Learning and Living in India

Studying and living in India

For almost two years now I have been travelling around the world. What began as a trip to Asia after my graduation has turned into a long-term project and my current concept of life. Travelling consciously, to learn, to grow and to get to know my environment, my fellow humans and myself better.

The first country that I visited when I left in 2015 was India. Since then, India has had a hold over me and in the meantime I have been here three times, each time for a few months. When I stepped onto Indian soil for the very first time, I knew immediately: this country is very special.

India’s culture is unique and is full of contradictions. In one day you can move between different extremes – from total amazement to being speechless and at times shocked at some of the conditions in this country. The beauty and openness of the people, the diverse culture and spirituality, on the one hand, and, on the other, the large amount of rubbish, the noise and the still prevailing inequality between men and women. These are only a couple of the many contradictions and extremes in this country.

Because all senses are brought into play in such diverse ways on a daily basis, I have discovered the great potential for me to examine closely what is happening around me and to learn more about people and the world in general.

In India, it is often helpful to develop a good and healthy intuition. An internal voice that tells you what the right thing to do is in a situation. This is generally a good quality which is needed when travelling and which becomes increasingly pronounced.

My journey began with a one-month training course to become a yoga teacher in a traditional Indian ashram in the desert in Rajasthan. Upon completion, many doors and possibilities began to open. As a result of becoming acquainted with life in an Indian ashram and of gaining an intensive insight into the world of yoga, for the first time I discovered the origins of this ancient philosophy in a profound and authentic manner.

In India, yoga is regarded as a life concept which leads practitioners of it, through continuing practice, to connect their spirit with the universal energy – for this is what yoga actually means: “union with the universe”. And even if your objectives are possibly not so ambitious, yoga can still help to place you in a state of inner peace and acceptance.

The path to this state does not only consist of physical exercises, the asanas, but also include, in particular, meditation as a very important element as well as karma yoga, the path of unselfish action, rituals such as reciting mantras and Ayurveda as a holistic health and nutrition concept. Learning in this area never stops. And anyone who becomes enthusiastic about it can put out his or her sensors in all directions and continue to learn, to experience, to practise.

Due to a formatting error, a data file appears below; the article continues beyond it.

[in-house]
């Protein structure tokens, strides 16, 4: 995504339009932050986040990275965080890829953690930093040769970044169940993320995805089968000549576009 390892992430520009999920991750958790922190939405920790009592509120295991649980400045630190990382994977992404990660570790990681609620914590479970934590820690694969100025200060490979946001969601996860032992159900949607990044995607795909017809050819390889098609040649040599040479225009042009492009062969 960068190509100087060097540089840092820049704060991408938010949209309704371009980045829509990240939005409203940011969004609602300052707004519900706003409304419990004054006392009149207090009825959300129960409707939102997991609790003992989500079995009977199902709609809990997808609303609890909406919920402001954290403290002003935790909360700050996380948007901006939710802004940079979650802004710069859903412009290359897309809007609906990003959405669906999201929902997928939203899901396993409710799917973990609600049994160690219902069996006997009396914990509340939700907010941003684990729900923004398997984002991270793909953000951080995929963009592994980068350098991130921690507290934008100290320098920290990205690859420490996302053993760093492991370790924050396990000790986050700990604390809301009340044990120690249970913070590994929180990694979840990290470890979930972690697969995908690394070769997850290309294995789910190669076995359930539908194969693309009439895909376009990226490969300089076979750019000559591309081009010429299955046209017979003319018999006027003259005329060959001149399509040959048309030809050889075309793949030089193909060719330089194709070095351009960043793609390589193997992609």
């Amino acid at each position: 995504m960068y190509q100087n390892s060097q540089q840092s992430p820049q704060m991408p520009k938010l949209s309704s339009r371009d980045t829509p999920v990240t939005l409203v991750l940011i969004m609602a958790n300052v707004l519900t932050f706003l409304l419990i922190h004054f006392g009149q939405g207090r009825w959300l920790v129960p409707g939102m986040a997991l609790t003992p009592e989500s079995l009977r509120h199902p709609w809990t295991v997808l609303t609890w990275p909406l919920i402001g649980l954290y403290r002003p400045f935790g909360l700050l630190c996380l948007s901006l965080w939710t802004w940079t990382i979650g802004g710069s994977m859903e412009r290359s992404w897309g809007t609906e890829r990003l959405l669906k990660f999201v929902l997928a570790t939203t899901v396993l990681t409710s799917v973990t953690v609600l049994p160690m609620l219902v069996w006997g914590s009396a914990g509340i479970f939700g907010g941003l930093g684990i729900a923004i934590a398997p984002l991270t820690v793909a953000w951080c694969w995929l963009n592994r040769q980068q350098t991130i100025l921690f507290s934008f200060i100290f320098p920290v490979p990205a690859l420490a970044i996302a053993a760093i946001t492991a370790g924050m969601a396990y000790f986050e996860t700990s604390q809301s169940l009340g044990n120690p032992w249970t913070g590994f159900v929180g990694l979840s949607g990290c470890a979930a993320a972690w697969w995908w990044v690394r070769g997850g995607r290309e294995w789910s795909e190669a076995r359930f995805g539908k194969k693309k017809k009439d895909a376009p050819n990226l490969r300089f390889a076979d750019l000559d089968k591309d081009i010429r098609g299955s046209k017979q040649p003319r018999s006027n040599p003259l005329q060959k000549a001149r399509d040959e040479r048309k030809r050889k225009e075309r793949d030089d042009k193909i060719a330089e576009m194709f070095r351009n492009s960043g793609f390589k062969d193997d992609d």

I continued my journey through India and later through some other countries in South East Asia while a thread begins to run through my path as if of its own accord.

The inner desire to learn, to apply what I have learned and to establish it in my life led me to longer meditation retreats, yoga centres and massage courses in the countries I travelled. These are places where I grow and where I can quench my thirst for more experience. But time and again, I was drawn back to India. The country of contradictions, of yoga, of living spirituality and of a huge spectrum of religions.

At this moment, when I am writing this text, I am in Northern India. I am visiting this region for the fourth time already. Dharamsala, my home for a limited time, is very popular with travellers and above all well known because, since 1959, it has been the place of exile of the Dalai Lama who, like many others Tibetans, was forced to leave his country due to the violent occupation by China.

The centre is the town of McLeod Ganj, with its significant temple and the residence of the Dalai Lama. Anyone who wants to learn more about Buddhism comes here. I personally have been drawn to this region so often not only because of my deep interest in the Buddhist philosophy but also because of Ayurveda, the Indian health system and a knowledgeable Ayurvedic doctor who has taught me more about this holistic body concept.

If I look back at the past two years, I am amazed and grateful that my journey has led me to where it has. Everything began with my passion for yoga and the desire to travel and I was led to a deep interest in the Indian culture, Ayurveda, meditation and Buddhism. In this time, I have discovered many new facets in myself and I have made travelling my life.

Instead of travelling from one place to another and visiting as many countries as possible, I have chosen to return to places which have drawn me to them and which have fascinated me. If I liked a place, I made my temporary home there and gave myself time to learn something and to delve deeper. This concept of travelling developed over the course of time and has become my life.

Time and again, I return to my homeland, Germany, for some time and plan what to do next. This is good in order to maintain a link to my “old life” and to reflect on what I have experienced:

What have I learned? What can I do with this knowledge? And where will my next journey lead me?

Lernen und leben in Indien - Sonnenuntergang

In this series of articles, I would like to share my experiences and to give an insight into subjects and thoughts which have accompanied me on my travels. In my next article, I write about Ayurveda and how I integrate this into my travels and into my life.

Credits

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Studying and living in India Studying and living in India Lisa-Maria Dau CC bY-SA 4.0
Studying and living in India - Sunset Studying and living in India – Sunset Lisa-Maria Dau CC BY-SA 4.0